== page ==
Figure 9 presents experimental dependences of reversible magnetic permeability on DC bias for cores without and with 4mm ferrite plates. It is clear that cores with ferrite plates and without them have the same stability of magnetic permeability to DC bias field 1 kA/m; at field strength >1 kA/m, the stability of magnetic permeability of cores with ferrite plates is slightly lower.
Figure 10 presents experimental dependences of magnetic permeability on DC bias of new cores and analogous dependence of a core made of a ribbon annealed at 200 MPa taken from ref. [17]. DC bias immunity of μ _{rev1} increases substantially at the increase of tensile stresses applied to the ribbon during heating (nanocrystallization).
Reversible magnetic permeability of new cores is constant up to DC bias critical field H _{DC cr}, what is marked by arrow for the core made of the ribbon heated under tensile stress 120 MPa in Fig. 10b. Figure 11 shows that tensile stress increase (from 80 to 180 MPa) during heating of the ribbon (nanocrystallization) leads to linear increase of DC bias (H _{DC cr} increase) immunity of reversible magnetic permeability of new cores.
Figure 11 presents experimental DC bias dependences of reversible magnetic permeability of the new core (made of the ribbon heated under tensile stress 180 MPa) and the cut core with four gaps 1 mm each. It can be seen that both cores have the same 1 kA/m DC bias immunity values of magnetic permeability. However, at high DC bias (up to 8 kA/m and higher), cut core has no alternative: its permeability decrease by 5 % only (Fig. 12) is permissible for majority cases of application in power electronics.
Taking into account that DC bias does not exceed 1 kA/m under commonly used conditions of core exploitation, we can state that new core (made of the ribbon crystallized under application of tensile stress 180 MPa) have significant advantage by loss level over cut cores made of the same Fe_{73}Nb_{3}Cu_{1}B_{7}Si_{16} alloy.
Conclusions

1.
Reversible magnetic permeability can be controllably decreased for cut cores and nanocrystalline cores by the increase of nonmagnetic gap length and/or tensile stress during heating (nanocrystallization) of ascast amorphous ribbon before manufacture (winding) of new toroidal cores. Permeability decrease is accompanied by core loss increase for cut core and core loss decrease for new nanocrystalline core.

2.
Distribution of 4 mm total gap over the core leads to higher DC bias immunity of magnetic permeability.

3.
Increase of tensile stress (from 80 to 180 MPa) applied to the ribbon during its heating leads to linear increase of DC bias immunity of reversible magnetic permeability of new nanocrystalline cores.

4.
New nanocrystalline cores (made of the ribbon heated under tensile stress up to 180 MPa) and cut cores (with four cuts 1 mm each) made of the same Fe_{73}Nb_{3}Cu_{1}B_{7}Si_{16} alloy have constant magnetic permeability up to 1 kA/m DC bias field. Wherein, new cores are characterized by very low loss: two to four times less than cut core loss.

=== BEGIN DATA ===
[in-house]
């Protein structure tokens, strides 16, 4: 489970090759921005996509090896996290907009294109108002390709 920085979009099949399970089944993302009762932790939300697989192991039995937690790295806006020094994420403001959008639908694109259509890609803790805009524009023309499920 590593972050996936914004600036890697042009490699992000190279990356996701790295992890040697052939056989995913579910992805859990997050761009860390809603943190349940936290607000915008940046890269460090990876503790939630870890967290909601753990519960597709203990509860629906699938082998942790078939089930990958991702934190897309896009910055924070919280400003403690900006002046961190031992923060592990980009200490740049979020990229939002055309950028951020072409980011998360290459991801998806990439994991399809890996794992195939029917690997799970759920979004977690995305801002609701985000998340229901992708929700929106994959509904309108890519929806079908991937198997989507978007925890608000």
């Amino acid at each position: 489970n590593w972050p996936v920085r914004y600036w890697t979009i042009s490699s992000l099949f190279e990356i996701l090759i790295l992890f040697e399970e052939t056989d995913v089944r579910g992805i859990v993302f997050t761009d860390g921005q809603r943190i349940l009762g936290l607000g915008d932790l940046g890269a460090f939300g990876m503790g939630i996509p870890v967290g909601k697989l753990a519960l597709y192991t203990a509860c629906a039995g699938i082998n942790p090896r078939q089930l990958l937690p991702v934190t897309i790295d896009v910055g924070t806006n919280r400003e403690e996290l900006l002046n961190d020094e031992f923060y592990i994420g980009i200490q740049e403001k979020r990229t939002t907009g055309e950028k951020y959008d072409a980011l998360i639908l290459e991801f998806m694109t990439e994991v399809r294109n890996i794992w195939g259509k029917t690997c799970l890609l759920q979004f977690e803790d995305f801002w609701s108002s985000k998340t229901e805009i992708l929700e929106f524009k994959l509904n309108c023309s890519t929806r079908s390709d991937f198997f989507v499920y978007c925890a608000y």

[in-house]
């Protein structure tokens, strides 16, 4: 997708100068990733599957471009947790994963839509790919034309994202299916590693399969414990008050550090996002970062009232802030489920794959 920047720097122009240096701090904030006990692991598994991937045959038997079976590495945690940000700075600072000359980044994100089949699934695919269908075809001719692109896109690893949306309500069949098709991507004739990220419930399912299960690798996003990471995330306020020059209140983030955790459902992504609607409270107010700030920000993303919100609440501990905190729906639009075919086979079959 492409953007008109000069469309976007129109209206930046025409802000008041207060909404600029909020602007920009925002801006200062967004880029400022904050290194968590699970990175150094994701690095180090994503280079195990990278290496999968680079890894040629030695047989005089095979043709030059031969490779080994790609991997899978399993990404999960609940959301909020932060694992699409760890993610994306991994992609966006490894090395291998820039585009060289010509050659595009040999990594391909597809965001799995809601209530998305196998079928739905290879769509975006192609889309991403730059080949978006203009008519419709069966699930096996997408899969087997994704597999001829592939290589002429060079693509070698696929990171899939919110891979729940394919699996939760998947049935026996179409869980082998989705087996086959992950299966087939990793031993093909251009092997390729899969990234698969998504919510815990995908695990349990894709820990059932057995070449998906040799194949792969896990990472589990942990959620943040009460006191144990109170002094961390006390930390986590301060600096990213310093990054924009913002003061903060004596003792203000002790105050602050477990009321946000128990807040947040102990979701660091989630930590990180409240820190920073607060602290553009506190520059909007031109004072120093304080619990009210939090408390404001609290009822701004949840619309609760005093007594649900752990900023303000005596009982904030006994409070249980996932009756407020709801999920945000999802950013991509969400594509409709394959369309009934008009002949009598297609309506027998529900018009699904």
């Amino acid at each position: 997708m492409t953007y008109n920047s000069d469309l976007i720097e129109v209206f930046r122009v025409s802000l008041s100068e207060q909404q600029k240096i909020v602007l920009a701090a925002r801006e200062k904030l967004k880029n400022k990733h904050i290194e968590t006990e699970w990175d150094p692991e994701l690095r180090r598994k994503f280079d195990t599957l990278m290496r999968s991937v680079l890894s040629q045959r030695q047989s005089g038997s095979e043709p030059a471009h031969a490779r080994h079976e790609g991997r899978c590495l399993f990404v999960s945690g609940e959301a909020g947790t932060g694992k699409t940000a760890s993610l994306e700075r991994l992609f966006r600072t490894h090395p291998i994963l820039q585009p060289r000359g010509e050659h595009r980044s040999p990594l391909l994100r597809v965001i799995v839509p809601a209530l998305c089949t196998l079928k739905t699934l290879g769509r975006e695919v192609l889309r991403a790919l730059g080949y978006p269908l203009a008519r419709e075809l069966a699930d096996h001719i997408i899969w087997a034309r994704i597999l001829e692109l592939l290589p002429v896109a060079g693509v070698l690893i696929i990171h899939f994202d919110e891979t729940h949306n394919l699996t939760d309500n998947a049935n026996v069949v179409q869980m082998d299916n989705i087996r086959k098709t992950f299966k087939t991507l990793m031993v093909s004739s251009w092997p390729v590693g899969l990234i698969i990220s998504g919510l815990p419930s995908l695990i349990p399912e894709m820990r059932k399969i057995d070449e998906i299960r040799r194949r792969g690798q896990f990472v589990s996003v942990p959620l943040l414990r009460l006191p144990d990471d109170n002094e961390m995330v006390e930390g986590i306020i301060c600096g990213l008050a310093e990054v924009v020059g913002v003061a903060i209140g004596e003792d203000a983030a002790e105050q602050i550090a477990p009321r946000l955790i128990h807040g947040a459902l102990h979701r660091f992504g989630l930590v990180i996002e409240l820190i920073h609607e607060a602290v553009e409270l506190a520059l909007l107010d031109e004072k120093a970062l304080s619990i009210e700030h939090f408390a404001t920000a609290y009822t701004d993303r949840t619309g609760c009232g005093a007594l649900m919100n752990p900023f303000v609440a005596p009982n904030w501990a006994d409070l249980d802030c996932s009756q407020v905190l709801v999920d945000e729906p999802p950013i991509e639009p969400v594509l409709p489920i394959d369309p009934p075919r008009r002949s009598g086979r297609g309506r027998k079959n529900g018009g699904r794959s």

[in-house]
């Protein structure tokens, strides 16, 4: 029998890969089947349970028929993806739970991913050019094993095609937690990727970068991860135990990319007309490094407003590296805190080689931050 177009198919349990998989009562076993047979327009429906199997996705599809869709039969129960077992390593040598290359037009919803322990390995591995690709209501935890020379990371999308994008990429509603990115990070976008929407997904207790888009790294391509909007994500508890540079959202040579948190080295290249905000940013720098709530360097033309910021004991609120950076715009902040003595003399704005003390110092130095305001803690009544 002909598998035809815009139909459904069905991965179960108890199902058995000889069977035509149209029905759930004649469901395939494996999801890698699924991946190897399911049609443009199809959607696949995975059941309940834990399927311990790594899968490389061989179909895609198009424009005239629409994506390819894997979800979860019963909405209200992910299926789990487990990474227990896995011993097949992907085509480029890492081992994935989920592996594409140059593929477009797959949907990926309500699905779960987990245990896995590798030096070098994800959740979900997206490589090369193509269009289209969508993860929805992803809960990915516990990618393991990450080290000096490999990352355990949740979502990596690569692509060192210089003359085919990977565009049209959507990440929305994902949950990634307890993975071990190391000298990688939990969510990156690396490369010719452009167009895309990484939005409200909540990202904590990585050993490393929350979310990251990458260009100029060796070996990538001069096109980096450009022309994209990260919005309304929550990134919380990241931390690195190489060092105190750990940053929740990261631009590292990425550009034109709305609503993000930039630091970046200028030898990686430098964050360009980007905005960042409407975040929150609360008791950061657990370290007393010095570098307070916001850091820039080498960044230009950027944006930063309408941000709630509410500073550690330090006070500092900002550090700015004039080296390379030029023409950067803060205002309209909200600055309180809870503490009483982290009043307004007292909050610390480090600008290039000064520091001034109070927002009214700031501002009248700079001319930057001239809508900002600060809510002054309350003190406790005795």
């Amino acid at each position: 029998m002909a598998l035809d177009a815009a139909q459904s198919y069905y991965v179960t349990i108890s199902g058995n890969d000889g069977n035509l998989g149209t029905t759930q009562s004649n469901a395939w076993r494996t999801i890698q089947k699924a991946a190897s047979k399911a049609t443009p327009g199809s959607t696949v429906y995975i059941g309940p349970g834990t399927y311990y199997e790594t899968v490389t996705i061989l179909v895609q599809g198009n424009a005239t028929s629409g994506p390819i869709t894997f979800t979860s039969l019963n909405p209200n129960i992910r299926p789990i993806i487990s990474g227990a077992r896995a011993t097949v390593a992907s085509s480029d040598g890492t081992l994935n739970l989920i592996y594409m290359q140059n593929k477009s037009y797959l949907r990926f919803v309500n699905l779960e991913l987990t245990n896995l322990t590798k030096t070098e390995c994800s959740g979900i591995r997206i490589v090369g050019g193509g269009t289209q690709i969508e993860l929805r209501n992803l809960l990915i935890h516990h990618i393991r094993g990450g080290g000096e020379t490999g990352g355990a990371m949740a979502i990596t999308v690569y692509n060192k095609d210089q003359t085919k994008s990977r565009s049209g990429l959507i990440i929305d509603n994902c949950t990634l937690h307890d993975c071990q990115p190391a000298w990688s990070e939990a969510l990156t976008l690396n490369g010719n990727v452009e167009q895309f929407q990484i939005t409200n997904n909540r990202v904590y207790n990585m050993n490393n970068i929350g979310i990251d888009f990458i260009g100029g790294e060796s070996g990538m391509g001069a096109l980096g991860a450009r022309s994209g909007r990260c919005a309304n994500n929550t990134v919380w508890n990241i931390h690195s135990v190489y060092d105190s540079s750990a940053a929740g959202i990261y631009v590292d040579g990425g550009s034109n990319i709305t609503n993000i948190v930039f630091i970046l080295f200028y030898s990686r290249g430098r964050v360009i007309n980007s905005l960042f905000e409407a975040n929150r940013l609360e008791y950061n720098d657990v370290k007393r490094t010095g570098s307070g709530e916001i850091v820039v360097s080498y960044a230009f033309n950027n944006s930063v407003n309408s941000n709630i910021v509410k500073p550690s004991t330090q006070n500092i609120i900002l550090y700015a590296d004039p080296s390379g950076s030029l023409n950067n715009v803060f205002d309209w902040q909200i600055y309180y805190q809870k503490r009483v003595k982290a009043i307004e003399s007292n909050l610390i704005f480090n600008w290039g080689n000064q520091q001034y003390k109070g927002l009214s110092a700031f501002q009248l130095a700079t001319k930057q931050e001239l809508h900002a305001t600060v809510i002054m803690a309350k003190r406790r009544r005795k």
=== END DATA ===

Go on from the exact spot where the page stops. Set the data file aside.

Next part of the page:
The obtained characteristics are advantageous for application of new magnetic cores made of Fe_{73}Nb_{3}Cu_{1}B_{7}Si_{16} alloy in power reactors and line chokes of filters of switch mode power supplies.
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Equipment for rapid melt quenching: http://melta.com.ua/?page_id=34.
Acknowledgements
The authors are very much obliged to MELTA Ltd. scientific production company for the provided quenching facility [20] and devices for measurement of magnetic properties.
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Authors’ contributions
VN analyzed and discussed the results and formulated conclusions of the paper. AN organized and carried out the experiment, analyzed and discussed the results, and wrote the main part of the paper. ТМ analyzed and discussed the results, prepared the illustrations, and translated in English. OR made the amorphous ribbon and prepared the core samples for measurement. IY and OS analyzed and discussed the results. All authors have read and approved the final manuscript.
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Nosenko, A., Rudenko, O., Mika, T. et al. DC bias immune nanocrystalline magnetic cores made of Fe_{73}Nb_{3}Cu_{1}B_{7}Si_{16} ribbon with induced transverse magnetic anisotropy. Nanoscale Res Lett 11, 70 (2016). https://doi.org/10.1186/s116710161279y
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DOI: https://doi.org/10.1186/s116710161279y
Keywords
 Nanocrystalline magnetic core
 Induced magnetic anisotropy
 Tensile stress
 DC bias immunity